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Dr Hannah Prydderch

Hannah obtained a first class MSci (Hons) degree in Chemistry with a Year in Industry from The University of Nottingham in 2012. Her year in industry was carried out at Lubrizol and her final year project, supervised by Prof. Wim Thielemans, involved an investigation into the interactions between gold nanoparticles and cellulose nanowhiskers. Hannah moved to Dublin in 2012 to undertake her PhD as a Marie Curie Early Stage Research Fellow under the supervision of Prof. Nicholas Gathergood and Prof. Andreas Heise at Dublin City University. Her PhD entitled ‘Design and Synthesis of Low Toxicity Biodegradable Ionic Liquids and their Applications in Materials Science’ involved the synthesis of novel mandelic acid derived ionic liquids; plasticisation of poly(L-lactic acid) with ionic liquids; and an investigation into the dielectric properties of ionic liquids using microwave dielectric spectroscopy. In April 2016 Hannah commenced postdoctoral research at The Royal College of Surgeons in Ireland on a project aimed at demonstrating the technical and commercial feasibility of a novel class of biopolymer nanoparticles as carriers for active ingredients. The research was funded by a Science Foundation Ireland (SFI) Technical Innovation Development Award (TIDA). In May 2017 Hannah joined the Dove research group as a postdoctoral researcher funded through a Leverhulme Trust grant to work on the design and synthesis of novel elastomeric biomaterials.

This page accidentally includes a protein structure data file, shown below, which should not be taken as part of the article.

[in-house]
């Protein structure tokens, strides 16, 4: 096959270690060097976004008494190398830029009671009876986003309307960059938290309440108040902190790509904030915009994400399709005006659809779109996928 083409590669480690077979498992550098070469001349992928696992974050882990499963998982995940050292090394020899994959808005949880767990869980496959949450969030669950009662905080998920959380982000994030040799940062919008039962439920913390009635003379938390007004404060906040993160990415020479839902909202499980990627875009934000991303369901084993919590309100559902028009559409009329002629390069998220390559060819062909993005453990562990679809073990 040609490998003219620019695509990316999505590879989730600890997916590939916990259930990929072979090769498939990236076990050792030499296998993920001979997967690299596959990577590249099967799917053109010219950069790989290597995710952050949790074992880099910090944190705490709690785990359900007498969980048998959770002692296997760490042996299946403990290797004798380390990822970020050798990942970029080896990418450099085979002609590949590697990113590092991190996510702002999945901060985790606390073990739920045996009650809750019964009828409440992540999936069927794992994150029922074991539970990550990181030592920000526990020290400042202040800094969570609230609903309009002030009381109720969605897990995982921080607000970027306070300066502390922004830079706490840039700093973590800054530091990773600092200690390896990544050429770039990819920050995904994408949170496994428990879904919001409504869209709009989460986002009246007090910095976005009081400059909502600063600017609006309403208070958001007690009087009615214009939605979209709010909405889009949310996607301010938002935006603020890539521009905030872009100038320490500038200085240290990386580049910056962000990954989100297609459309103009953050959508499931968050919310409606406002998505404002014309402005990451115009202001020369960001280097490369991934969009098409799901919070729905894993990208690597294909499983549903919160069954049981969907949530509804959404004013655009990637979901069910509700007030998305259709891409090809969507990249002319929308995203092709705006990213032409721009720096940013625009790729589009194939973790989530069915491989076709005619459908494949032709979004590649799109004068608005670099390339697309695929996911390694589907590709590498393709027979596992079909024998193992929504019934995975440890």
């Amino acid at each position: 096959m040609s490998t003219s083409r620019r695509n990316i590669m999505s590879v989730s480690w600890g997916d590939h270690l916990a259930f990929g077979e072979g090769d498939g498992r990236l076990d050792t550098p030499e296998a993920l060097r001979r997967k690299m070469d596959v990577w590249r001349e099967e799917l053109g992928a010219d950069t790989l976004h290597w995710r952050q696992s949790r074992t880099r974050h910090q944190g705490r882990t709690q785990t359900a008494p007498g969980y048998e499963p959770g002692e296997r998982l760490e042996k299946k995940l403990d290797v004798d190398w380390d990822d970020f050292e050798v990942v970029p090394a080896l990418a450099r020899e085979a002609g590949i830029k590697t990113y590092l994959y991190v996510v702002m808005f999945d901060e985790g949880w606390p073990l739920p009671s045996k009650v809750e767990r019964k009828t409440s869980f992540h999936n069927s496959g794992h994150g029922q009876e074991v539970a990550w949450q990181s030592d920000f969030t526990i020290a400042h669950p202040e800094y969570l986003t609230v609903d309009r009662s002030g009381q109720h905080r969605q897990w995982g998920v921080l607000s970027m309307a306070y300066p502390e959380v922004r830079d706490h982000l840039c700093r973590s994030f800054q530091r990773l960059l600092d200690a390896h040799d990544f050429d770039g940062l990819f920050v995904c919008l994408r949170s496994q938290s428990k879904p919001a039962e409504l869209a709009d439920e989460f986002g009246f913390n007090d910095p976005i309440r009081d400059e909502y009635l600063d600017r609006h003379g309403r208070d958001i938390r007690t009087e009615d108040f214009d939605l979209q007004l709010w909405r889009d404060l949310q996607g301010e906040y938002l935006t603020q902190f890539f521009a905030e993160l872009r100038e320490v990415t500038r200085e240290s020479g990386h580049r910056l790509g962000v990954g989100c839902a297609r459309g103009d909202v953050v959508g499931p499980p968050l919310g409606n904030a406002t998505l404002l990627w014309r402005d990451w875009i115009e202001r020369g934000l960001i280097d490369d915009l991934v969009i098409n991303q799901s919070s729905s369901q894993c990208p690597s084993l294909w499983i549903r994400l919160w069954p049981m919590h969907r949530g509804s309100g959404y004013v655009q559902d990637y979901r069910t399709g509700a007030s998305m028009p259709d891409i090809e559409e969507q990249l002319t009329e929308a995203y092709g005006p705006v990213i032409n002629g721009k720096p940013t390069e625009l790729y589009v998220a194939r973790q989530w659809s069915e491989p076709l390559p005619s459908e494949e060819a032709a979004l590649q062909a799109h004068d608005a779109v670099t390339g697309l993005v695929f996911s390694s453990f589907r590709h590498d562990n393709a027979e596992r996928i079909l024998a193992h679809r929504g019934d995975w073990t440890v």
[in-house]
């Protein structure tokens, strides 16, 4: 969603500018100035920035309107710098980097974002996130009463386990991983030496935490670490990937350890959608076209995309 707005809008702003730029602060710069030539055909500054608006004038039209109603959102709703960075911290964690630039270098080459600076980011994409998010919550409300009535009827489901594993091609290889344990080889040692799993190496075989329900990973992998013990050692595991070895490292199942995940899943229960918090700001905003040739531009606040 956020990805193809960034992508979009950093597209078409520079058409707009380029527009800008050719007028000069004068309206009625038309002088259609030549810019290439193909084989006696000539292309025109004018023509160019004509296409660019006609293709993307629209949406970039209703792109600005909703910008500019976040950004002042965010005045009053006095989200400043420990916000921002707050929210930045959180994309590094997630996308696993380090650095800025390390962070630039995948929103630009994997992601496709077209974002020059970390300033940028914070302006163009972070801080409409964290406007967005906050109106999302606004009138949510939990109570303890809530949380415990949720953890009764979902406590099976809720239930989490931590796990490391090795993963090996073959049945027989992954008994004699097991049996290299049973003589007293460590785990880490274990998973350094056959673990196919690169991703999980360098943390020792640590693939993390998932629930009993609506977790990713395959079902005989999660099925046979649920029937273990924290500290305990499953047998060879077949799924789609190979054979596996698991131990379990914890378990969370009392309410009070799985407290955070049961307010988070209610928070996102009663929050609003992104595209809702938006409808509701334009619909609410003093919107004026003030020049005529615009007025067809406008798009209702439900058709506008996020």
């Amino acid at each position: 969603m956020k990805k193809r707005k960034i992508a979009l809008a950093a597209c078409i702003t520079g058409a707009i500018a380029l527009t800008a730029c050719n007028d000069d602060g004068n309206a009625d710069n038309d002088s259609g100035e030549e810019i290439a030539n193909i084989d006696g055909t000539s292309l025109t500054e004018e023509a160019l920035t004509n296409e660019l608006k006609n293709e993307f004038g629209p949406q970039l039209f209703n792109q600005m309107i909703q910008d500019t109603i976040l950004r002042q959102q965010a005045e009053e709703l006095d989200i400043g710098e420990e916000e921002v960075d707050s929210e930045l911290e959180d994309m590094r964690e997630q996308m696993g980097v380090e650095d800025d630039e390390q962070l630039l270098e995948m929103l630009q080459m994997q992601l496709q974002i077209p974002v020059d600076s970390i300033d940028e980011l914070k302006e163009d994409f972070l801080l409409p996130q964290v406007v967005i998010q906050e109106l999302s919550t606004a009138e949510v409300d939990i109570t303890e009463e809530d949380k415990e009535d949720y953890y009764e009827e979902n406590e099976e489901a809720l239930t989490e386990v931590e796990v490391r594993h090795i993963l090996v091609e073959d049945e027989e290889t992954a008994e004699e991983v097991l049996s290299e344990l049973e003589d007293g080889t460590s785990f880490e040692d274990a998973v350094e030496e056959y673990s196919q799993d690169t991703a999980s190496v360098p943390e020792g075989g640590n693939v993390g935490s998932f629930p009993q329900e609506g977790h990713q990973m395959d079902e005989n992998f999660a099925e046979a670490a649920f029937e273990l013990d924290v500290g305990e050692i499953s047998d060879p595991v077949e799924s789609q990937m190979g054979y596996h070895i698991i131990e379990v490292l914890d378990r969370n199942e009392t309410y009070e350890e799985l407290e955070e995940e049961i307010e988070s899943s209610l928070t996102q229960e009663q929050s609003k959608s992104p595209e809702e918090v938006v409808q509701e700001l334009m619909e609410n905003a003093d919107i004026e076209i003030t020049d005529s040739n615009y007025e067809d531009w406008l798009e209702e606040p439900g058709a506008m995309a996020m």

Office/Lab: MAS 4.13/MAS 4.12

Department of Chemistry, Materials and Analytical Science Building, University of Warwick, Coventry, CV4 7AL


2. Mandelic Acid Derived Ionic Liquids; Synthesis, Toxicity and Biodegradability. Prydderch, H.; Hai, A.; Spulak, M.; Quilty, B.; Kummerer, K.; Heise, A.; Gathergood, N. RSC Adv. 2017, 7, 2115.

1. Toxicity and Bio-Acceptability in the Context of Biological Processes in Ionic Liquid Media. Prydderch, H.; Heise, A.; Gathergood, N. In Ionic Liquids in the Biorefinery Concept: Challenges and Perspectives; Bogel-Lukasik, R., Ed.; The Royal Society of Chemistry: Cambridge, 2016, p 168.